Do you use any sites that make use of your Instagram photos?

Speak Teen SPEAK!

 —  August 2, 2013 — Leave a comment

texting

In our ministry we have a rule.  No cell phones in use while the students are present and our programming is in action.  This rule goes for volunteers, staff and participants.  Unless you are using a “Bible App” to look up scripture, we shouldn’t see it,  and yes I check it.   This summer as we have had a number of our teens actually volunteering in our elementary age day camps I have seen something interesting.  At 2:00 the moment program ends and the last child walks out the door,  cell phones immediately emerge!  It’s like the texting/social media/ smart phone zombie apocalypse has taken root.  Heads are down, eyes ablaze as they catch up on all the pertinent information they have “missed” in the last 4 hours of “no phone zone.”

As I have text to talked or been FB direct messaged on major life issues I just have to wonder if scripting every thought is an easier way to go?  Since TONE doesn’t exist well in word/online communication a lot of drama erupts that could be avoided with at least a phone conversation and even more so with facial expressions and body language in play.   In short, I think we need to encourage students to learn how to sit down and use their voice once again.

Please hear me.  I am not anti-text/social media connections.  What I am seeing is that this the “goto” method of “talking.” I wonder if we are raising a generation that avoids face to face communication? Have they forgotten how to speak?

Can we do anything about that?  Here are some starting places:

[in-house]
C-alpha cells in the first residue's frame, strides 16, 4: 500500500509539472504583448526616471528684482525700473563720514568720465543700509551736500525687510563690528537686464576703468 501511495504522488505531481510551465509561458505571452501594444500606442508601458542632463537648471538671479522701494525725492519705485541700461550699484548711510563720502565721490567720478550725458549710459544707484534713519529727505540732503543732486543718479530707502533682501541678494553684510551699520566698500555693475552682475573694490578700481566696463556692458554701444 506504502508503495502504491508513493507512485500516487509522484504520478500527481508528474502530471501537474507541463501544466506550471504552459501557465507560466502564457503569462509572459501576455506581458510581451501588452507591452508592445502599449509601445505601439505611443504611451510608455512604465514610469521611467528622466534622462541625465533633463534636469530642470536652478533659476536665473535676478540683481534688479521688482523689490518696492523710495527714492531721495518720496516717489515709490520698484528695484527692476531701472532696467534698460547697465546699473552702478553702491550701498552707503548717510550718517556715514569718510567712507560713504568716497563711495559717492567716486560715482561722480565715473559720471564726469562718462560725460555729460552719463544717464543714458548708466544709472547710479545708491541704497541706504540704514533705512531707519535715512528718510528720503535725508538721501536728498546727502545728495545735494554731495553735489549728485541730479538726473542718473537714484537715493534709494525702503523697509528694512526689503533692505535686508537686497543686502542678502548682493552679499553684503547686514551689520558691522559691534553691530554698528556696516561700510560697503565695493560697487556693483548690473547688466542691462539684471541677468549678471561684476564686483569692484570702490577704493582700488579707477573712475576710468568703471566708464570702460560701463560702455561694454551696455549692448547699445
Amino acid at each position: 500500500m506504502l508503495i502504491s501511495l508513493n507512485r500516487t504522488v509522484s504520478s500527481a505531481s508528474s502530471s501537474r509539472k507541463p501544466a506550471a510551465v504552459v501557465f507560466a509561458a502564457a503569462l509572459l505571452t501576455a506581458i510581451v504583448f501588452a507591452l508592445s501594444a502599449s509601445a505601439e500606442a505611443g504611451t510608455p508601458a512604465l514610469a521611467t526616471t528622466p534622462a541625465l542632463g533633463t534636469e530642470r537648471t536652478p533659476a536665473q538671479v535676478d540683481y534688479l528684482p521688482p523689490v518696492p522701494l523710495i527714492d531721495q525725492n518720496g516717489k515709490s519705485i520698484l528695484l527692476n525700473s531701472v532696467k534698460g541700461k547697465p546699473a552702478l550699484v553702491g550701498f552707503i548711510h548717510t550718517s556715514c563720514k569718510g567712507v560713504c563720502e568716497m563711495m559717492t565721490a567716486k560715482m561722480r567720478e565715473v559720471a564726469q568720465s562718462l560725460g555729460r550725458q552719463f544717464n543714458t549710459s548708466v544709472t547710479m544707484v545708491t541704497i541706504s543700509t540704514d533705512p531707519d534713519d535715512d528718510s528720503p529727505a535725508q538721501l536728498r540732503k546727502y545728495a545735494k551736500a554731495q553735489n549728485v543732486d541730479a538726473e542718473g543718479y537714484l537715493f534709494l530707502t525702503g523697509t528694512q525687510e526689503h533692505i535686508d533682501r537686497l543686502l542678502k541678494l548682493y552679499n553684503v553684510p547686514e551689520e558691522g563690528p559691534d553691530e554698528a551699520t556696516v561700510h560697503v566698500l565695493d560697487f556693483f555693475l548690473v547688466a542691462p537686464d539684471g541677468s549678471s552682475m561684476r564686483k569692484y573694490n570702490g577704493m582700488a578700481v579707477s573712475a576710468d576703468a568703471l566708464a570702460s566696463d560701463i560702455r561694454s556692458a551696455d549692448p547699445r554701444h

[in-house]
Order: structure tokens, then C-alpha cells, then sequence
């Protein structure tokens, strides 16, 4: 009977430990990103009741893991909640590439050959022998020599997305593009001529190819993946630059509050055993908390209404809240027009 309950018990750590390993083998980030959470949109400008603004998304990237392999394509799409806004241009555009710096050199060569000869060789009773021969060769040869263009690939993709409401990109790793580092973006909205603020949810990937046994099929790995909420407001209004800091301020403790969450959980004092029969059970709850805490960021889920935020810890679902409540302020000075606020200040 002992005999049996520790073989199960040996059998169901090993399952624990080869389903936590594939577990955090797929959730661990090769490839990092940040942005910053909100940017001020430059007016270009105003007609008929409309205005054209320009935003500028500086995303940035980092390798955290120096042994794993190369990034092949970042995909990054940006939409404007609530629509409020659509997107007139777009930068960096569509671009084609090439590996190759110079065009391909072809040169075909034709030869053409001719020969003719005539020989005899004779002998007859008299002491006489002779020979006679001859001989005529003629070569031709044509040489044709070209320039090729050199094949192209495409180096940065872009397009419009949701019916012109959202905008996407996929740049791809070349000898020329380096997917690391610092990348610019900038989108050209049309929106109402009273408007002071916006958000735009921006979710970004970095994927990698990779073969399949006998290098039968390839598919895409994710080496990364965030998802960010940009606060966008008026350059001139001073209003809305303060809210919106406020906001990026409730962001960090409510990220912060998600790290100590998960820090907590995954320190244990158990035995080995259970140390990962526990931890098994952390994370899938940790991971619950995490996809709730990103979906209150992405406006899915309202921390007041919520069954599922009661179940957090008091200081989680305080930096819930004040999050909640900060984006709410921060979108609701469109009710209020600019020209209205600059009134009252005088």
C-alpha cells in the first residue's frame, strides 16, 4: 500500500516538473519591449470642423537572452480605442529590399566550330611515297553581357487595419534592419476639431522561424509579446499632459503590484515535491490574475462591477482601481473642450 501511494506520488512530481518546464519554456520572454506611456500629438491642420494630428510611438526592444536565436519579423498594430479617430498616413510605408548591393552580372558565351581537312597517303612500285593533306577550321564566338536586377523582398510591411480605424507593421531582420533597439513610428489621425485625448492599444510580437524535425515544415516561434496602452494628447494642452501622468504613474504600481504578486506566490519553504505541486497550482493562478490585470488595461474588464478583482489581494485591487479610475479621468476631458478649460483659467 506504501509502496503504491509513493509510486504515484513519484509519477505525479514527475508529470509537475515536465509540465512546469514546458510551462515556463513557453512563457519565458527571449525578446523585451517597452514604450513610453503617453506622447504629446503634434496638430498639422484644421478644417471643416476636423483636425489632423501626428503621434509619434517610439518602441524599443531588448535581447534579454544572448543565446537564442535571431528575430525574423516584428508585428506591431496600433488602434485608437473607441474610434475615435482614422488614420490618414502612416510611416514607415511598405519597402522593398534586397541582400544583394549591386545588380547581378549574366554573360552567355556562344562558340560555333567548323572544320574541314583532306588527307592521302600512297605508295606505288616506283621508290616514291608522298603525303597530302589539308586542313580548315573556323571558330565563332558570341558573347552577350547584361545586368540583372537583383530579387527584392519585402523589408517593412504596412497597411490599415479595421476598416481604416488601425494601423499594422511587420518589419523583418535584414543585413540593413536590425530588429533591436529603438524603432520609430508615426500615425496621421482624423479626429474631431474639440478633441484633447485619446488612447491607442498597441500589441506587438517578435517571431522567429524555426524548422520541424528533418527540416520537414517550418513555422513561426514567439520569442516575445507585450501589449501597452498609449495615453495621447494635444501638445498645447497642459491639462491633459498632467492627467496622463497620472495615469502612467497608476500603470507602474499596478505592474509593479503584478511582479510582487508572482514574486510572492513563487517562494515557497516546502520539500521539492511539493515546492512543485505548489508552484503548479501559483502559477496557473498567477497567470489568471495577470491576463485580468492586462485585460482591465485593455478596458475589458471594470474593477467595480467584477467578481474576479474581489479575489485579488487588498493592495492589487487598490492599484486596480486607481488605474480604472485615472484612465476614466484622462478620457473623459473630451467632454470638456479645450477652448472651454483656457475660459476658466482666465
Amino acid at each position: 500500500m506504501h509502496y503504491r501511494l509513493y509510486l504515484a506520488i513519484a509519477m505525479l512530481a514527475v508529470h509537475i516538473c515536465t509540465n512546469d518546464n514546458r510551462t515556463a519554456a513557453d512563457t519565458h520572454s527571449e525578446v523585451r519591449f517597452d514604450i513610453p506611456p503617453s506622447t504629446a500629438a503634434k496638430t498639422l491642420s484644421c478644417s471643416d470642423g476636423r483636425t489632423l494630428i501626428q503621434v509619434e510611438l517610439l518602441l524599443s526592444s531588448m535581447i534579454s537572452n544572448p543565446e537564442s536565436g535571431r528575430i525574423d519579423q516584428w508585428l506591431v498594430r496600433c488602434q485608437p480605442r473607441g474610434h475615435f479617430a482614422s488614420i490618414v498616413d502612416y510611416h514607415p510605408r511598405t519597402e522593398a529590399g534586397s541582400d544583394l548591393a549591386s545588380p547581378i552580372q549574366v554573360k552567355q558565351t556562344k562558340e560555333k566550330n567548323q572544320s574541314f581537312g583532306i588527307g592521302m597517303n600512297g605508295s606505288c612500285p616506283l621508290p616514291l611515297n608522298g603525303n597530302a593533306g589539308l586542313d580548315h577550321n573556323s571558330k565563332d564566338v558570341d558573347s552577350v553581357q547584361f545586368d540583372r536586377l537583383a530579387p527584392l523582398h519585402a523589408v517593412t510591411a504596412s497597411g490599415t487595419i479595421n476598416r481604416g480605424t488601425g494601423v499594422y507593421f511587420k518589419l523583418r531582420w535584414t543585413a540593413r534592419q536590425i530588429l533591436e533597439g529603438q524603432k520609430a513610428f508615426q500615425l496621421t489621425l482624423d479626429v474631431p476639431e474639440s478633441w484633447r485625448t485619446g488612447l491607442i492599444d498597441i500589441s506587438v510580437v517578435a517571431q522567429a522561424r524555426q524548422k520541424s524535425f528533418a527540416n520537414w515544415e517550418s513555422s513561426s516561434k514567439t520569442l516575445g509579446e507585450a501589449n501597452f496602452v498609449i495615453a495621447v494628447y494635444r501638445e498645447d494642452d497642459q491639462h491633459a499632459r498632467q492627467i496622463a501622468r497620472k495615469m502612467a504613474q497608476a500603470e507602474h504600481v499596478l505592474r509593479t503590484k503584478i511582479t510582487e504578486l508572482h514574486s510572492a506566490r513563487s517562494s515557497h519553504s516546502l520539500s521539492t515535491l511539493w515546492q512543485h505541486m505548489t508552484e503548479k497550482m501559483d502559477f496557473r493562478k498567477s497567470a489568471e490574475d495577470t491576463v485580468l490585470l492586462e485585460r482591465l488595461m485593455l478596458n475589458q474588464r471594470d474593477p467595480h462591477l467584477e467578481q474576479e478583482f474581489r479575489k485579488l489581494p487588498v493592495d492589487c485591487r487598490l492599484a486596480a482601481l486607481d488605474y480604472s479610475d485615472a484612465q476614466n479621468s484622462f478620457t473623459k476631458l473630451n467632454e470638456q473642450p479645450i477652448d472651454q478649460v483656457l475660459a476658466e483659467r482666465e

• Meet With Students One on One:

When I started in youth min, my mentor would say,  “If you want to get to know a kid take them out for a soda.”  What we did or drank was arbitrary.  The point was being present with each other.  Sit face to face, make eye contact and talk about deep issues,  outside of programming.  If at all possible draw in other adults and small group leaders to do the same.  Begin to teach, that this is the way we handle the “toughest stuff.”  It’s unscripted, raw, messy and uncomfortable.  That’s good.

  • Encourage Parents To Draw Lines.

I get it. The battle for independence with anyone from 6-12 grade is constant.  It’s also part of adolescence.  We drew up “electronic contracts” for our kids that not only included appropriate use, but times when cell phones are not “allowed.”   This has helped tremendously.

  • Be a good example:

I admit it,  I can be the worse at this one I was convicted even recently about how if I want to teach students the importance of communication beyond written form and the need to put the cell phone aside when talking to someone,  I have to step up and do the same.

Students need to learn to have a full conversation,  face to face conversation when they are totally present.  There is a place for tweets, Facebook, email and text, it just shouldn’t be the ONLY way we talk to each other.

What are YOU doing to help this generation learn the art of “in person” communication?